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Cyprus PIO: News Update in English, 00-01-21

Cyprus Press and Information Office: News Updates in English Directory - Previous Article - Next Article

From: The Republic of Cyprus Press and Information Office Server at <>

Friday, 21 January 2000

  • [01] Budget 2000 presented to House
  • [02] Papandreou and Cem express support for Cyprus peace process
  • [03] Sweden believes EU entry will have a positive effect on Cyprus
  • [04] Cypriots file new case against Turkey before European Court of Human Rights
  • [05] Ancient burial custom unearthed


    Finance Minister Takis Klerides has expressed optimism about the prospects for the Cyprus economy in 2000.

    Addressing the House of Representatives on the occasion of the debate on the budget for 2000, Mr Klerides said that the rate of growth is expected to be around 4,5% in real terms, the rate of unemployment will remain around 3,5%, while inflation may show a slight increase as will the budget deficit.

    This year's budget envisages expenditure amounting to 2,007,4 million pounds and revenue amounting to 1.348,1 million compared to 1.607,9 million and 1.088,4 million last year.

    Development expenditure is expected to reach 287,7 million with priority given to the construction of large infrastructure projects, such as roads, airport improvements and irrigation and water supply projects.

    The public deficit is expected to reach 227,2 million or 4,3% of the GDP and the public debt will rise to 61,3%, deviating from the relevant Maastricht Treaty criterion.

    Referring to the performance of the economy during 1999, Mr Klerides said that it was marked by the rapid rise of the stock exchange general index.

    In addition he said that the rate of growth reached 4,5 % for the second year running, exceeding the target of the Strategic Development Plan for 1999-2003 which was 4%.

    Unemployment slightly increased from 3,4 % to 3,6% and inflation was restricted to 1,7%.

    Regarding the island's harmonisation with the acquis communautaire and its accession course to the European Union, Mr Klerides said costs relating to harmonisation will reach 550 million, stressing that the financial assistance which the European Union is giving to Cyprus is very small.


    The Foreign Ministers of Greece and Turkey, George Papandreou and Ismail Cem, have expressed their countries' support to the UN-led proximity talks on Cyprus, recognising however their differences on the issue.

    Speaking at a press conference in Ankara yesterday, after signing several cooperation agreements between the two countries, Mr Papandreou, who is on an official four-day visit to Turkey, said that "no-one is hiding the fact that there are differences", but "it is important we are both saying we support the process".


    The Swedish Government supports the efforts of the UN Secretary-General to find a solution to the Cyprus problem, particularly the current proximity talks between the two sides, which it hopes will lead to direct talks leading to a comprehensive solution.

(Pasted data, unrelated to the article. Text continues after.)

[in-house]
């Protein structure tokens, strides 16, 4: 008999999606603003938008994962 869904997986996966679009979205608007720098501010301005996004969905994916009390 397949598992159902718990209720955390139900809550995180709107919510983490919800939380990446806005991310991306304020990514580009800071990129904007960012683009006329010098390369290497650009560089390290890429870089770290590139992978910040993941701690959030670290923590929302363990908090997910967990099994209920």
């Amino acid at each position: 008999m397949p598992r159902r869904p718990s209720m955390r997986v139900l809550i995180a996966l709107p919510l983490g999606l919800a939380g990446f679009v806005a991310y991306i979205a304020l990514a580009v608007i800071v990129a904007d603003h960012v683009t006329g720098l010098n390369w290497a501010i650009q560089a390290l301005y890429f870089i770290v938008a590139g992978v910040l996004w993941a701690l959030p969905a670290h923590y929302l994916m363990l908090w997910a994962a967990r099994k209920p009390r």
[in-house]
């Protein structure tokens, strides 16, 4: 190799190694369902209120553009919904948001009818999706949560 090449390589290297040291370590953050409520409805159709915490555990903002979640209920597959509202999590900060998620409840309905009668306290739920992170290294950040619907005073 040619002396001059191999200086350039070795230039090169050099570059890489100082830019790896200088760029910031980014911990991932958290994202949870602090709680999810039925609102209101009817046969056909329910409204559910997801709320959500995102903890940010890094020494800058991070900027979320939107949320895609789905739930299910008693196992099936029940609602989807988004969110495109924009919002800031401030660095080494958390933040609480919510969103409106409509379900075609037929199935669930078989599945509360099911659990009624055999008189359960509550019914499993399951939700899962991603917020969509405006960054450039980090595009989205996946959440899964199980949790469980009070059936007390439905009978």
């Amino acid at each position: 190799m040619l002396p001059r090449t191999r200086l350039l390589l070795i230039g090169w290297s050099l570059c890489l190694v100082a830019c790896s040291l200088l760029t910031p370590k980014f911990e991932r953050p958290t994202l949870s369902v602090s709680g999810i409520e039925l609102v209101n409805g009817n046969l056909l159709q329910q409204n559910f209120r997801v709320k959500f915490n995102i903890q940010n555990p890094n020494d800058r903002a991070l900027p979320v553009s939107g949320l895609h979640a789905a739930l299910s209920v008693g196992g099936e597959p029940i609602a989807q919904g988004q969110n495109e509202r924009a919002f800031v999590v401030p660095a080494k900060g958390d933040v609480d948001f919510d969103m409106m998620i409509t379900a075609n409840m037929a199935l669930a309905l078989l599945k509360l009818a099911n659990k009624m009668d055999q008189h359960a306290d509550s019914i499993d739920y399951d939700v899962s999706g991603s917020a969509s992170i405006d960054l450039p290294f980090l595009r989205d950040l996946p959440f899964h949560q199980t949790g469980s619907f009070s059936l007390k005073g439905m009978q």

Sweden's Foreign Minister, Ms Anna Lindh, replying to question in the Swedish House, has said that a solution to the Cyprus problem would facilitate the island's entry into the European Union.

    She added that Sweden and other EU member states, hope and believe that Cyprus joining the EU would be in the interest of both sides in Cyprus and that the continuing negotiations with the EU will have a positive and catalytic effect of the search for a solution.

    She also said that the fact that Turkey is now also an EU candidate, will also have a positive influence on the process.


    A new application against Turkey for violations of human rights in Cyprus will go before the Council of Europe's European Court of Human Rights today.

    Three Greek-Cypriot expatriates originally from the village of Lefkoniko but now in the UK, the US and Australia, are suing Turkey for denying them access to and use of their properties, which have been incorporated into a major Turkish military airbase on the outskirts of the village and inaccessible to them since the 1974 Turkish invasion of Cyprus because of the presence of the Turkish armed forces.

    The case is based on the decision of the European Court of Human Rights that held Turkey responsible for human rights violations in the area of Cyprus under its military control and ordered it to compensate Kyrenia refugee Titina Loizidou for depriving her of the use of her property.


    An unusual burial custom for Cyprus where the remains of a child were found in a pot, has been uncovered during the latest excavations at the Bronze age site of Marki-Alonia.

    The team of Australian students from La Trobe University in Melbourne conducting the excavation under the auspices of the Department of Antiquities of Cyprus, say the found a series of houses dating between 2, 400 and 2,00 BC and many complete pots used for storing, cooking and serving food,

    Amongst the most important individual discoveries is a large pithos or storage jar which was found buried up to its rim in the ground, inside which were the remains of a young child, about 12 to 18 months old.

    There are very few examples of the custom of using large jars for burials in Cypriot archaeology, so this new find adds to the evidence concerning important developments which took place on the island about 4,500 years ago.

    From the Republic of Cyprus Press and Information Office (PIO) Server at

    Cyprus Press and Information Office: News Updates in English Directory - Previous Article - Next Article
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